Puerto Rico’s power company holds a massive debt. A key hearing to restructure it has started

 

SAN JUAN, Puerto Rico (AP) — A key hearing over the future of Puerto Rico’s crumbling power company and its staggering $9 billion debt began Monday in federal court following years of acrimonious talks between the U.S. territory’s government and creditors seeking to recover their investments.

The hearing, which is expected to last up to two weeks, will focus on a proposed debt-restructuring plan. It comes nearly seven years after Puerto Rico’s government filed for the biggest bankruptcy in U.S. municipal history after announcing it was unable to pay its more than $73 billion debt following decades of corruption, mismanagement and excessive borrowing.

Scores of protesters gathered outside the courthouse before the hearing, decrying that power bills, already among the highest in a U.S. jurisdiction, would increase again if the plan is approved, leading to an even higher cost of living in the U.S. Carribean territory.

“Every dollar we pay bondholders is a dollar that is not available for the energetic transformation that Puerto Rico urgently needs,” Juan Rosario, who previously represented consumers on the power company’s board, said before the hearing.

The island of 3.2 million people is still struggling through chronic power outages more than six years after Hurricane Maria pummeled Puerto Rico as a powerful Category 4 storm, razing its electric grid.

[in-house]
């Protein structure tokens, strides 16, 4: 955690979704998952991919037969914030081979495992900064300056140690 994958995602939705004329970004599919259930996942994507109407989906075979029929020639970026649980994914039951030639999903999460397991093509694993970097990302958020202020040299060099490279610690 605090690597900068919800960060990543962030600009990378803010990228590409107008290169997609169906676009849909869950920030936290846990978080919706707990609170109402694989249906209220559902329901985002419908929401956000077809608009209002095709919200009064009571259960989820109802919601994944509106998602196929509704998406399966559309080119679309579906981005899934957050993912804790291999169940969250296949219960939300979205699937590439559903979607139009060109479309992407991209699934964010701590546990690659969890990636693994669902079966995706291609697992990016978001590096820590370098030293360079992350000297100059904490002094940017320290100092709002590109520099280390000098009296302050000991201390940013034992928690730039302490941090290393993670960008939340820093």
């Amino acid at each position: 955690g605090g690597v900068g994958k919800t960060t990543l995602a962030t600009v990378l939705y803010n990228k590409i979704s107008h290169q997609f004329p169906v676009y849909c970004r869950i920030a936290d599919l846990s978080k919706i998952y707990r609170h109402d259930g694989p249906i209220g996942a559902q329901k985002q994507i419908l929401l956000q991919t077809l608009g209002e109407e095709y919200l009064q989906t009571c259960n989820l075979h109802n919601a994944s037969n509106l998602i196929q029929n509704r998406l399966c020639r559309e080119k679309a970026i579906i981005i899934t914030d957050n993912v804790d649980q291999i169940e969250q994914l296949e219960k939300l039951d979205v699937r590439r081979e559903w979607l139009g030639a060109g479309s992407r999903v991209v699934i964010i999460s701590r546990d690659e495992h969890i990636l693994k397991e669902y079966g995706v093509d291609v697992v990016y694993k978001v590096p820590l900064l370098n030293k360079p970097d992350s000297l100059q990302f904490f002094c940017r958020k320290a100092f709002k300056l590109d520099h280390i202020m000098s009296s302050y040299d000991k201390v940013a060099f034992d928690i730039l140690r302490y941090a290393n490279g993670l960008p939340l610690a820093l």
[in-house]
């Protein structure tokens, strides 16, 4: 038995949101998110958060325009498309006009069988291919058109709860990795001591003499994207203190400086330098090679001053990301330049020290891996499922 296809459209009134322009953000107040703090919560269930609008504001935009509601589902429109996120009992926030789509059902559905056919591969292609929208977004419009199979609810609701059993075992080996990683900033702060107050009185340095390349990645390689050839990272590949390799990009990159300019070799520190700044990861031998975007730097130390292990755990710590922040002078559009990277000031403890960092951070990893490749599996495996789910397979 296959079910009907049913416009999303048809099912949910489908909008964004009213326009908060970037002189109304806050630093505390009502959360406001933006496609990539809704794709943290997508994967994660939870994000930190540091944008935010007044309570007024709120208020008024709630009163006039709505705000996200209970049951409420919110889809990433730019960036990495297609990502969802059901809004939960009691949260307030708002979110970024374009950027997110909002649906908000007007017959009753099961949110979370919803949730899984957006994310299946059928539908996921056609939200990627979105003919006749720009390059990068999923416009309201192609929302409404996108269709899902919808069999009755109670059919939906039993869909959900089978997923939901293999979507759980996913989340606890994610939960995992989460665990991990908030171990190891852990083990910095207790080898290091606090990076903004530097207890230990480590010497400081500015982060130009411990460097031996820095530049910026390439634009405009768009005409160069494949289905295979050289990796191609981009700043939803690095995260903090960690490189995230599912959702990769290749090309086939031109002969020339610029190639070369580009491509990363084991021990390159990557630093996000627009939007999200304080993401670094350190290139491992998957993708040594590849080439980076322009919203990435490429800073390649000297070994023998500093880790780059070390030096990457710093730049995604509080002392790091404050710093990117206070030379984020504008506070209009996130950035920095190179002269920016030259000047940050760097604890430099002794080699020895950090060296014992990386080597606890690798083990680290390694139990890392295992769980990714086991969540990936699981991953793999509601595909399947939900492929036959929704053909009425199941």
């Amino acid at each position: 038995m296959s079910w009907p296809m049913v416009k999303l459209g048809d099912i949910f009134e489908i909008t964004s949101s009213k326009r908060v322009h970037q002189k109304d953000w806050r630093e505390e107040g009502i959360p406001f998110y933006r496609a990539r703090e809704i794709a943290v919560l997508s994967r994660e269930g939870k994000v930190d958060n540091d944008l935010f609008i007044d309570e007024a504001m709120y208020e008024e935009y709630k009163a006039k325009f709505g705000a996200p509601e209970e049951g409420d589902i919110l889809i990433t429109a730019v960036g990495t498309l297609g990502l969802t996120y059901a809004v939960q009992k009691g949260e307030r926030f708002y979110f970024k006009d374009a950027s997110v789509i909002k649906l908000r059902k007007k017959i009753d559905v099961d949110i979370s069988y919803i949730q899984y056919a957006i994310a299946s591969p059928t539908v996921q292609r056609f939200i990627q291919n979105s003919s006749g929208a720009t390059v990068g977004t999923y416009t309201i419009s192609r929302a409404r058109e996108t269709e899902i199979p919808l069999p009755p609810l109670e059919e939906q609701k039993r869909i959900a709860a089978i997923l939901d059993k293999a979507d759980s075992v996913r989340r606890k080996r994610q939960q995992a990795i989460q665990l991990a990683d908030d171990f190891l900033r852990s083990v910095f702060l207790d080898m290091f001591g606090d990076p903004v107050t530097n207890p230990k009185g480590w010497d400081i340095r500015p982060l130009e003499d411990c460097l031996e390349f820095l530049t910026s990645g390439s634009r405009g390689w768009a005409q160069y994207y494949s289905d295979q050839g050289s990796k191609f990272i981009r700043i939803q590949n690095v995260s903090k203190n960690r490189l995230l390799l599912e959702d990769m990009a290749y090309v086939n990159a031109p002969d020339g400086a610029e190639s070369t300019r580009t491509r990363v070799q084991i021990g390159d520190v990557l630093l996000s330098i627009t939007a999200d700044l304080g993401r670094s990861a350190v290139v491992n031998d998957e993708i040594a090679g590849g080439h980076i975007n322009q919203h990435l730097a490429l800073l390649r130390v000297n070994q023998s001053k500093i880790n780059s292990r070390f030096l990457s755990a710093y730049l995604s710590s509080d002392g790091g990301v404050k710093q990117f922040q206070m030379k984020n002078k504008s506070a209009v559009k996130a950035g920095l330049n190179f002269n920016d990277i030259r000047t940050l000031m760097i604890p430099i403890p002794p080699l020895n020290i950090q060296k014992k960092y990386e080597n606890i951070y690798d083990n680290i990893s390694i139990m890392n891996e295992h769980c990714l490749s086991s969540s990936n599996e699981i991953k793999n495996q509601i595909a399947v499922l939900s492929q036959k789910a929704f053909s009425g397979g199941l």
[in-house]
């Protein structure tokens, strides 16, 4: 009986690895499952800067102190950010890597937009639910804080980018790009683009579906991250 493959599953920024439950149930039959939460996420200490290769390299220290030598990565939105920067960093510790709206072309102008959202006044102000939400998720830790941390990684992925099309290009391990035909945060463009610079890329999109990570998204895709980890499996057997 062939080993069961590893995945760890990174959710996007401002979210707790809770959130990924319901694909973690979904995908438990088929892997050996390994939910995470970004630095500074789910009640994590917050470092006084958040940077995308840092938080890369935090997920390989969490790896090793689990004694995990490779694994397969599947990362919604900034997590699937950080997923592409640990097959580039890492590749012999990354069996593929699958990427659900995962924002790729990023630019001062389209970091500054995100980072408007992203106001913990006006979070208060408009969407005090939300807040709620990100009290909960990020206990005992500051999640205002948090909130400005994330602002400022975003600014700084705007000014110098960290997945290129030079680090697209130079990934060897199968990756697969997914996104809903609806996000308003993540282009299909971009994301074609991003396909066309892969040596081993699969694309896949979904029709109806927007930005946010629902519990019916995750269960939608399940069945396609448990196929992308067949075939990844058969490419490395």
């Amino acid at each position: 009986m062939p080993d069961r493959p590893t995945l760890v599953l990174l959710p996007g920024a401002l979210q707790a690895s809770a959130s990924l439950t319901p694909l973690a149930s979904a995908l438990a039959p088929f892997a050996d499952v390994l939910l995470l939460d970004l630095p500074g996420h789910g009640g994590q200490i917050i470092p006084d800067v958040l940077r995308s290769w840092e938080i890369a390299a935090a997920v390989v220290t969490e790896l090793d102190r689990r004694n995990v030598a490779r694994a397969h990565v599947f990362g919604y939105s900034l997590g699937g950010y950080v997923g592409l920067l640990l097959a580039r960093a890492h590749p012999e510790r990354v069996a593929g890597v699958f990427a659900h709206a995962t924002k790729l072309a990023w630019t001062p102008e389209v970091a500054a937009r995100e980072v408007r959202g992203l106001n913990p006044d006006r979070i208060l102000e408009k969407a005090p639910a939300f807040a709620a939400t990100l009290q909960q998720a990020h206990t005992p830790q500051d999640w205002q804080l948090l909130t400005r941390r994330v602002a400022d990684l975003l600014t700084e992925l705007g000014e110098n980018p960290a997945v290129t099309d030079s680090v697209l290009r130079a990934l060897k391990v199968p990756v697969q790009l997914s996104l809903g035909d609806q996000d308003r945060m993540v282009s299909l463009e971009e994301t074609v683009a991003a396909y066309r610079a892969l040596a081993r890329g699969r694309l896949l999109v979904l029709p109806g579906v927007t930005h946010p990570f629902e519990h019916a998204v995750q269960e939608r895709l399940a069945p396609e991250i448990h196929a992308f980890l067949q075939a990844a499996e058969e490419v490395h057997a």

Officials have noted that aging infrastructure and lack of maintenance also is to blame, with Puerto Rico currently relying on generators from the federal government to help meet its energy needs.

More than 800 people have objected to the debt-restructuring plan in a document that lawyers filed in court, and more protests are expected.

The plan was crafted by a federal control board appointed by U.S. Congress to oversee Puerto Rico’s finances. In a meeting held days before the hearing, Robert Mujica, the board’s executive director, called the plan “fair and equitable.”

“We believe it’s confirmable,” he said.

That remains to be seen, with Judge Laura Taylor Swain on Monday hearing from an array of attorneys who have noted that the majority of creditors don’t approve of the plan. Swain also is scheduled to hear from Puerto Rican retirees, business owners and others on Tuesday.

Previous debt-restructuring plans have been scrapped in recent years, further enflaming already bitter discussions between creditors and the government.

The debt held by Puerto Rico’s Electric Power Authority is the largest of any of the island’s government agencies and the only one that hasn’t been restructured.

Government officials have said that restructuring the debt is key to boosting Puerto Rico’s economy and attracting new investors.

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